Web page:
The Languedoc-Roussillon is the largest wine region not only in France but in the world, accounting for about one-third of the country’s total wine production. Traditionally, this has not been good news — the region has long been associated with bulk wine. But today the area is gaining recognition as a producer of great value wines. It’s also becoming known as a hub of modern winemaking smack in the middle of the Old World. A number of producers from other parts of France and beyond have been relocating to the area, capitalizing on its gorgeous climate, varied terroir and amazing prices on land and property. These three assets can also make for very drinkable wine.

Most of us know the Languedoc-Roussillon region as just that: the two get lumped in together. The southernmost French region’s best-known appellations include Corbières, Minervois and St. Chinian. But these are all on the Languedoc side. Wineries in Roussillon are now making a push to raise their own profile. And with good reason. Bordered by the Corbières mountains, the Mediterranean and northern Spain, the Roussillon benefits from mild weather and a good deal of sun. Diverse soil profiles include stony clay soils, limestone, black schist, granite, as well as high and steep terraces that can only be worked by hand. Grapes are borrowed from the nearby south-west and Bordeaux, Provence and even Spain. And a strong Catalan influence – even the road signs are in both French and Catalan – makes for interesting food pairings.

Here are several Roussillon winemakers to look out for, and how to buy their bottles online if your local shop doesn't carry them.

  1. Domaine Vaquer
    Located in the sub-region of Les Aspres, an arid, hilly region with clay soil covered in round pebbles that resemble those of Châteauneuf-du-Pape, this family winery is run by its fifth generation. The wines here are fresh and lively, especially the Côtes du Roussillon Esquisse 2012, an equal-parts blend of Roussanne, Maccabeu and Grenache Blanc. Bursting with pretty aromas, it boasts a silky texture, fine minerality and bright acidity. Buy it at Wine House for $18.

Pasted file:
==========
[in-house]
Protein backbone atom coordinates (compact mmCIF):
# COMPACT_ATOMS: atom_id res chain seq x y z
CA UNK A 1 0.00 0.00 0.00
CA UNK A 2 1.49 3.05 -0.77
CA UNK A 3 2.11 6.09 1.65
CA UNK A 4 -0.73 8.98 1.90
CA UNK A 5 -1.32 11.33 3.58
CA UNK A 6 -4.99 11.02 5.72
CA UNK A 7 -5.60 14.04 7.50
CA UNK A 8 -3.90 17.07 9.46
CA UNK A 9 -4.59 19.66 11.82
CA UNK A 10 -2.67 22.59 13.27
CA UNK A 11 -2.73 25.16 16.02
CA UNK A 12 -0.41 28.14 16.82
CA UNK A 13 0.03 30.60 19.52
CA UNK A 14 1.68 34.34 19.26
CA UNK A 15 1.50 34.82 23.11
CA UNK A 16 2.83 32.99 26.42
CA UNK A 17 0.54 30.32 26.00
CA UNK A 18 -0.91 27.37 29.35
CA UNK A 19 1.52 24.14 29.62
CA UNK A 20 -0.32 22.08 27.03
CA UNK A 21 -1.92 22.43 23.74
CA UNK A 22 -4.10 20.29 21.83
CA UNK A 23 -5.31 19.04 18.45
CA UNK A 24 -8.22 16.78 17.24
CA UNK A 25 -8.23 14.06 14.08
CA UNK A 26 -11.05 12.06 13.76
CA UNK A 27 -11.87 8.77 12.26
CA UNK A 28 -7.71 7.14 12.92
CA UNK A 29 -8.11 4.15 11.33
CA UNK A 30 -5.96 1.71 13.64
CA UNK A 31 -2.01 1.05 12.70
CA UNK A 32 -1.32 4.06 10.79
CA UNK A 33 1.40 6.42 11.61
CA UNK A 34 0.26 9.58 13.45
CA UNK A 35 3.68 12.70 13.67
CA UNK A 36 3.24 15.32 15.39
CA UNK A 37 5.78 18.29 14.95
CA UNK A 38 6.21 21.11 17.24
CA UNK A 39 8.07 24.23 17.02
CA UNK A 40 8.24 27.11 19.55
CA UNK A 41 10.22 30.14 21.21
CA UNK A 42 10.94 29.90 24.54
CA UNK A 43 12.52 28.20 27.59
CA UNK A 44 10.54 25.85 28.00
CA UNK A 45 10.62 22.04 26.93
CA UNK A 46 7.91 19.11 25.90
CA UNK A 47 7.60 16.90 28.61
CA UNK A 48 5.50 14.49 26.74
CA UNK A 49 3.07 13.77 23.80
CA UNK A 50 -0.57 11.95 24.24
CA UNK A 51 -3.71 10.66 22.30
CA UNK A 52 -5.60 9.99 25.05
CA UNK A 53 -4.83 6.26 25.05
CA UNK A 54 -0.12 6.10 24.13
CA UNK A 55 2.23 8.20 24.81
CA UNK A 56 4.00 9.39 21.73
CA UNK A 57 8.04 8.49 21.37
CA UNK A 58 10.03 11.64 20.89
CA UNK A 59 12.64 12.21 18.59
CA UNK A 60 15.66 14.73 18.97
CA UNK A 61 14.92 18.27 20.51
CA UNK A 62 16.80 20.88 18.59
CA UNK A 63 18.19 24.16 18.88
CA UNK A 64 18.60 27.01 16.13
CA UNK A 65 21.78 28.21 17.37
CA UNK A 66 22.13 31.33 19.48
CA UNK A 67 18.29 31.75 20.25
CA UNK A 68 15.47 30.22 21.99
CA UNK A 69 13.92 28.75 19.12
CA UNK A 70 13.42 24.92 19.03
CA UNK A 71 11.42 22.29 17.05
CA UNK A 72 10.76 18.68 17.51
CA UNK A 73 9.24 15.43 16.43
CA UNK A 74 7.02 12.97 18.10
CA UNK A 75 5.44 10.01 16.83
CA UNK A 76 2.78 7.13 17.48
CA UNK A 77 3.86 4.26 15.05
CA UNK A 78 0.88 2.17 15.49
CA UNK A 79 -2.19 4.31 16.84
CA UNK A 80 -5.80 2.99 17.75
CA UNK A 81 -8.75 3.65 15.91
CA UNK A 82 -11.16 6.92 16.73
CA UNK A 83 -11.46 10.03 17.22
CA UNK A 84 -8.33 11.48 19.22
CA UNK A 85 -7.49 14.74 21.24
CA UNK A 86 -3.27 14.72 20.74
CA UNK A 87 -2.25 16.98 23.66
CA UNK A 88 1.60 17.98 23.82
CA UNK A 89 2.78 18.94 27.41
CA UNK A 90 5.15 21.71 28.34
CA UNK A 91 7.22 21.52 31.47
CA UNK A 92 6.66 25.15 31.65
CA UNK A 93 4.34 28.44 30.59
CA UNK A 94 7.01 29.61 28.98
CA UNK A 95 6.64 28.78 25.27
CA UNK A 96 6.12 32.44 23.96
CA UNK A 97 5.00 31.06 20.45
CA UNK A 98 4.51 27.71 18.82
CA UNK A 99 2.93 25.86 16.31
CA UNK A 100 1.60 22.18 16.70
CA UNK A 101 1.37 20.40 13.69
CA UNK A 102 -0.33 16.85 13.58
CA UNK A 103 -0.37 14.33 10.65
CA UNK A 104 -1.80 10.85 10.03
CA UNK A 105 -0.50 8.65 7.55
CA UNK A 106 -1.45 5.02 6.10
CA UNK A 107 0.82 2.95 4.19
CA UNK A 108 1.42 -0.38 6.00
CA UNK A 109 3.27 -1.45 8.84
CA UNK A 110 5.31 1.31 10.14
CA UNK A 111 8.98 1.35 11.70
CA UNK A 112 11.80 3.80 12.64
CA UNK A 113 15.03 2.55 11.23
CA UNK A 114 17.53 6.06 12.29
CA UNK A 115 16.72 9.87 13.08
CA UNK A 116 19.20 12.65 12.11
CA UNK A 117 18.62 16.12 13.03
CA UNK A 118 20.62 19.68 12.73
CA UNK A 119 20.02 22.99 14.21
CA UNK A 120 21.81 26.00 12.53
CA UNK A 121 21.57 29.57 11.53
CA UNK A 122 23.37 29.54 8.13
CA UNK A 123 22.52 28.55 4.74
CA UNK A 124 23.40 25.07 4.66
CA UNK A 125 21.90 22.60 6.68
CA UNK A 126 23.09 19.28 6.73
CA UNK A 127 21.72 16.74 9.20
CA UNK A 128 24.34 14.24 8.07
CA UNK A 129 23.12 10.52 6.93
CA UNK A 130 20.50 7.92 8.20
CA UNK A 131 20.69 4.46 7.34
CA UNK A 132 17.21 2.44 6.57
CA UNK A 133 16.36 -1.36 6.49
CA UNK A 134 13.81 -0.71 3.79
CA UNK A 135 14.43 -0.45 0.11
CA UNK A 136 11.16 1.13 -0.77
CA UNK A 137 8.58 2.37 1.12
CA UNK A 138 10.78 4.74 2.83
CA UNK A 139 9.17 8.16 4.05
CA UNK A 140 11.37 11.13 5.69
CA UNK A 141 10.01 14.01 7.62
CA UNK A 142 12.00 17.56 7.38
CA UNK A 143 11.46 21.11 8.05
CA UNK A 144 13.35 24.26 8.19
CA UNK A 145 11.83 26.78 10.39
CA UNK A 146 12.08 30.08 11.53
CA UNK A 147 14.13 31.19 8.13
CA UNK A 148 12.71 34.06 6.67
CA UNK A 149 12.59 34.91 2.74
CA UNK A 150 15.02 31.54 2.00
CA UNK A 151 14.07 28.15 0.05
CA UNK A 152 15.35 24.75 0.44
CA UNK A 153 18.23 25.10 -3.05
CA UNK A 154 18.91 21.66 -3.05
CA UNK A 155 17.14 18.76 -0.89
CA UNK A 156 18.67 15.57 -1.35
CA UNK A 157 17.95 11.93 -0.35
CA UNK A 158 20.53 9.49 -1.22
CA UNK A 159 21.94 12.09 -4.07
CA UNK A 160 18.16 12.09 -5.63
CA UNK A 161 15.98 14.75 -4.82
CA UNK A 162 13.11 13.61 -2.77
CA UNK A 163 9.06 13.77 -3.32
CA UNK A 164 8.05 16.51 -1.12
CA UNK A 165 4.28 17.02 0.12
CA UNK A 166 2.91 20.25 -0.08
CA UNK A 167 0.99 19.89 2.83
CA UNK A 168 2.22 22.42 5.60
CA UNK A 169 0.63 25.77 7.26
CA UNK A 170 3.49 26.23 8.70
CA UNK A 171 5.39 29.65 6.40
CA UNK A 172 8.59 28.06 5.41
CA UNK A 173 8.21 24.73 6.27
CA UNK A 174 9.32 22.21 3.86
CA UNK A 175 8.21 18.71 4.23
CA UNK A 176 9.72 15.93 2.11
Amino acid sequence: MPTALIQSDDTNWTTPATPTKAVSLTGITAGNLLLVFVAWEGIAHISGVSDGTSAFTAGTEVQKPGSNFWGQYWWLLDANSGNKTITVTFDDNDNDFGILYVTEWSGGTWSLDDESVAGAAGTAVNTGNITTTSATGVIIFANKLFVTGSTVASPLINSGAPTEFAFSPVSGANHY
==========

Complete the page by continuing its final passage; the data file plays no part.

2. Domaine Laguerre
    When Eric Laguerre took over his family’s estate, he decided to reduce yields and trade in the chemical fertilizers and pesticides that had long been used on the vines for organic compost. The result has been expressive, elegant wines, such as the Côtes du Roussillon Le Ciste Blanc 2011, a blend of Marsanne, Roussanne, Vermentino, Grenache Blanc and Maccabeu. Floral and citrus notes give way to a pleasing minerality, surely influenced by the vineyards’ sandy granite soils and high altitude. Buy it at Chambers Street Wines for $17.
  3. Domaine St. Sébastien
    This winery and restaurant is located in the seaside town of Banyuls-Sur-Mer, once known for attracting artists like Picasso and Matisse. The restaurant serves simple, traditional dishes in a sleek café setting, including tapas like the local sausage and Catalan-style snails, and heartier dishes like Boules de Picolat, beef and sausage meatballs usually served with white beans. The latter is a good match for the Inspiration Marine 2008, a blend of mostly Mourvèdre and a little Grenache. Deep ruby in color, it’s full of ripe forest fruit flavors, finishing with a hint of spice. Buy it through the online wine club Quigley Fine Wines.
  4. Domaine de l’Edre
    Down a narrow road in the tiny village of Vingrau (population: 530), a wooden door opens onto what looks like a garage, where horses were once kept. Pascal Dieunidou is a true garagiste; he still works a day job in transportation. He started producing wine in 2002 from grapes his father planted the year of his birth. The Carrément Rouge 2011 is a juicy red blend of Syrah, Grenache, Carignan and Mourvèdre made naturally and in super small batches. The wine is savory and richly earthy, yet vibrant. It’s mostly found on select restaurant wine lists for around $40.
  5. Cave L’Etoile
    Roussillon harbors another secret: it’s responsible for some 80% of the world’s fortified wine production. The granddaddy of the region’s wine cooperatives is this nearly 100-year-old operation in Banyuls-Sur-Mer. The place is cobwebbed and creaky, with giant 120-year-old wine casks. Most remarkable is the open air solera-style system on the roof. Here wines in large glass jugs are aged for years and allowed to gently oxidize. The Grand Cru Cuvée Réservée 1988 is full of figgy dried fruit flavors, nuts and a whiff of chocolate. Buy it at K&L Wine Merchants for $34.

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